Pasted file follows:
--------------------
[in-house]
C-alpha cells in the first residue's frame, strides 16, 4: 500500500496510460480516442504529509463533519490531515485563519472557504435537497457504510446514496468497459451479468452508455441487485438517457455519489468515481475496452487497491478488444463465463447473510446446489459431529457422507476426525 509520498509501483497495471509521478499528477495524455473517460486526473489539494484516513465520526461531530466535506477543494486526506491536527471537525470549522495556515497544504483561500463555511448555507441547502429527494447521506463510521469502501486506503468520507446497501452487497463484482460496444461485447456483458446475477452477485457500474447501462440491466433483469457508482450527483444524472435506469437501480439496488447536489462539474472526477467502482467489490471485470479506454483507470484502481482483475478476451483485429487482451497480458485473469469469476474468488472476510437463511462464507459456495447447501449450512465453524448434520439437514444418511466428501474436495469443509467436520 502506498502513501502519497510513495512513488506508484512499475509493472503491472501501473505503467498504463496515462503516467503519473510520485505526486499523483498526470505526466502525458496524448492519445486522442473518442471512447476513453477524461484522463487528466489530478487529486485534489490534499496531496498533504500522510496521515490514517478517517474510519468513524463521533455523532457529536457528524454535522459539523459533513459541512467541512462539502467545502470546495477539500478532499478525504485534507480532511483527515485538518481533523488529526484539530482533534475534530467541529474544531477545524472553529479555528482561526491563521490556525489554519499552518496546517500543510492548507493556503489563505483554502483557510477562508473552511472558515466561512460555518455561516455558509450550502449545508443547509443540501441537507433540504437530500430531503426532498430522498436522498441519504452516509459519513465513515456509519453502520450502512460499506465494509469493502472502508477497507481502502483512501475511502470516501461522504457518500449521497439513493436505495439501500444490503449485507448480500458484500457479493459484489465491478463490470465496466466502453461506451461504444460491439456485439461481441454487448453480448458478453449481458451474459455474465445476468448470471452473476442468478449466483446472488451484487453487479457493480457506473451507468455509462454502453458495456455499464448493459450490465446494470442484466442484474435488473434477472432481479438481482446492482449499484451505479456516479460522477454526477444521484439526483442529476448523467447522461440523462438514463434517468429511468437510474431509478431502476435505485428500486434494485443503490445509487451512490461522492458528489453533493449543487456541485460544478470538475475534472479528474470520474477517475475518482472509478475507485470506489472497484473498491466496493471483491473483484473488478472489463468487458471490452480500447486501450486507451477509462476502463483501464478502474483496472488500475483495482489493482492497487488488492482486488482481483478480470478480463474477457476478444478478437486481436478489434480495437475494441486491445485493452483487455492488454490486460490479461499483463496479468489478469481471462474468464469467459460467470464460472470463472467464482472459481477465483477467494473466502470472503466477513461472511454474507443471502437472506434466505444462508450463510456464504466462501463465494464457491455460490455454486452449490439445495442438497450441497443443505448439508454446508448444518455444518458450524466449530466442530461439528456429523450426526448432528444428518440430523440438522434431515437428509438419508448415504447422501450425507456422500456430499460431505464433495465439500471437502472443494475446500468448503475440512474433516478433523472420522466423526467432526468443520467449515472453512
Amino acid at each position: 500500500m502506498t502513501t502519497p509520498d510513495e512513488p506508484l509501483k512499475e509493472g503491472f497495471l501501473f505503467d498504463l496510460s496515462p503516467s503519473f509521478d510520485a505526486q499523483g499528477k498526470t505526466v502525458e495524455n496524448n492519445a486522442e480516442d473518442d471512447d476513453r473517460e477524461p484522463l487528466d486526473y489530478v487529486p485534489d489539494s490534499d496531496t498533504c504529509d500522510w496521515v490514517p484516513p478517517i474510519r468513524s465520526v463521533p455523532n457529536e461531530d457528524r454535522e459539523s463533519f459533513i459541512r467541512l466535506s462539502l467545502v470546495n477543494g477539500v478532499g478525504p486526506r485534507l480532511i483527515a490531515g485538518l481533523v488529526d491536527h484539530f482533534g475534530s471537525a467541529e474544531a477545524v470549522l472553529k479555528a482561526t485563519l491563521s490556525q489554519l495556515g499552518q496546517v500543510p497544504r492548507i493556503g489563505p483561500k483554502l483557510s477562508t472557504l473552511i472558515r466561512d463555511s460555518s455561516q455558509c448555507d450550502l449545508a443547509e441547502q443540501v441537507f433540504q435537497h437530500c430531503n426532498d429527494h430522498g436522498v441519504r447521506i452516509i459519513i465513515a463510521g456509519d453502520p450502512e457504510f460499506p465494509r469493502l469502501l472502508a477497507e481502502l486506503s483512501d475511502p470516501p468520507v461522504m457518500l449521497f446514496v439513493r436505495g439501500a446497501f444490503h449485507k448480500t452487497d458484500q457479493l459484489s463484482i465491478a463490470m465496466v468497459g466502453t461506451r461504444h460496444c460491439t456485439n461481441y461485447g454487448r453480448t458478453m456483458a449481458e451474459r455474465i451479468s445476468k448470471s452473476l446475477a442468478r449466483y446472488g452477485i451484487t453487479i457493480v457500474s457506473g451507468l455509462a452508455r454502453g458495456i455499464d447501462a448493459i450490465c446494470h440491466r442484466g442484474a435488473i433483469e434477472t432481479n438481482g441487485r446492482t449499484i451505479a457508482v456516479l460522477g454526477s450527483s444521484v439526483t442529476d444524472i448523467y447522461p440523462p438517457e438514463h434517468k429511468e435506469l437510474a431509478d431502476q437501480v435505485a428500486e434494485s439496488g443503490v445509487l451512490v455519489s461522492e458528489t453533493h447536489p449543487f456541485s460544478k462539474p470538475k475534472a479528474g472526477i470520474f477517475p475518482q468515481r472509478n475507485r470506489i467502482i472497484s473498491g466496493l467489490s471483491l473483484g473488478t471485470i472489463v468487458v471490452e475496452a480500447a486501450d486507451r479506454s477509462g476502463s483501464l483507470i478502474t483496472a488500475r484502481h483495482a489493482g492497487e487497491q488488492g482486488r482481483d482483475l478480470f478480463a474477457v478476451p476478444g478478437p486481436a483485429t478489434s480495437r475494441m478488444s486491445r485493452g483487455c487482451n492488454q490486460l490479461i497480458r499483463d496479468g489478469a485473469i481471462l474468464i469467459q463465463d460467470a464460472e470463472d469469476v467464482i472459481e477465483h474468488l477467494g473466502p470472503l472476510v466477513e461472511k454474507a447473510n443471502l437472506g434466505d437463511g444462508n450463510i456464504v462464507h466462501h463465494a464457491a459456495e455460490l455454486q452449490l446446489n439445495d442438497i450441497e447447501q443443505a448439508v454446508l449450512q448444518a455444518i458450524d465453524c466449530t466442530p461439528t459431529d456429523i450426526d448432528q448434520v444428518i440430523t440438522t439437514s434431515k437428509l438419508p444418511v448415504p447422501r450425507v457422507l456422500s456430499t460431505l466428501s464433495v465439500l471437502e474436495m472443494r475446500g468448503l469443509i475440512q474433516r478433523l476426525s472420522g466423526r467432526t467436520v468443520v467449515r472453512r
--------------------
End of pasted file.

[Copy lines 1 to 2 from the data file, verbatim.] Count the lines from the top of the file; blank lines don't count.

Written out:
[in-house]
C-alpha cells in the first residue's frame, strides 16, 4: 500500500496510460480516442504529509463533519490531515485563519472557504435537497457504510446514496468497459451479468452508455441487485438517457455519489468515481475496452487497491478488444463465463447473510446446489459431529457422507476426525 509520498509501483497495471509521478499528477495524455473517460486526473489539494484516513465520526461531530466535506477543494486526506491536527471537525470549522495556515497544504483561500463555511448555507441547502429527494447521506463510521469502501486506503468520507446497501452487497463484482460496444461485447456483458446475477452477485457500474447501462440491466433483469457508482450527483444524472435506469437501480439496488447536489462539474472526477467502482467489490471485470479506454483507470484502481482483475478476451483485429487482451497480458485473469469469476474468488472476510437463511462464507459456495447447501449450512465453524448434520439437514444418511466428501474436495469443509467436520 502506498502513501502519497510513495512513488506508484512499475509493472503491472501501473505503467498504463496515462503516467503519473510520485505526486499523483498526470505526466502525458496524448492519445486522442473518442471512447476513453477524461484522463487528466489530478487529486485534489490534499496531496498533504500522510496521515490514517478517517474510519468513524463521533455523532457529536457528524454535522459539523459533513459541512467541512462539502467545502470546495477539500478532499478525504485534507480532511483527515485538518481533523488529526484539530482533534475534530467541529474544531477545524472553529479555528482561526491563521490556525489554519499552518496546517500543510492548507493556503489563505483554502483557510477562508473552511472558515466561512460555518455561516455558509450550502449545508443547509443540501441537507433540504437530500430531503426532498430522498436522498441519504452516509459519513465513515456509519453502520450502512460499506465494509469493502472502508477497507481502502483512501475511502470516501461522504457518500449521497439513493436505495439501500444490503449485507448480500458484500457479493459484489465491478463490470465496466466502453461506451461504444460491439456485439461481441454487448453480448458478453449481458451474459455474465445476468448470471452473476442468478449466483446472488451484487453487479457493480457506473451507468455509462454502453458495456455499464448493459450490465446494470442484466442484474435488473434477472432481479438481482446492482449499484451505479456516479460522477454526477444521484439526483442529476448523467447522461440523462438514463434517468429511468437510474431509478431502476435505485428500486434494485443503490445509487451512490461522492458528489453533493449543487456541485460544478470538475475534472479528474470520474477517475475518482472509478475507485470506489472497484473498491466496493471483491473483484473488478472489463468487458471490452480500447486501450486507451477509462476502463483501464478502474483496472488500475483495482489493482492497487488488492482486488482481483478480470478480463474477457476478444478478437486481436478489434480495437475494441486491445485493452483487455492488454490486460490479461499483463496479468489478469481471462474468464469467459460467470464460472470463472467464482472459481477465483477467494473466502470472503466477513461472511454474507443471502437472506434466505444462508450463510456464504466462501463465494464457491455460490455454486452449490439445495442438497450441497443443505448439508454446508448444518455444518458450524466449530466442530461439528456429523450426526448432528444428518440430523440438522434431515437428509438419508448415504447422501450425507456422500456430499460431505464433495465439500471437502472443494475446500468448503475440512474433516478433523472420522466423526467432526468443520467449515472453512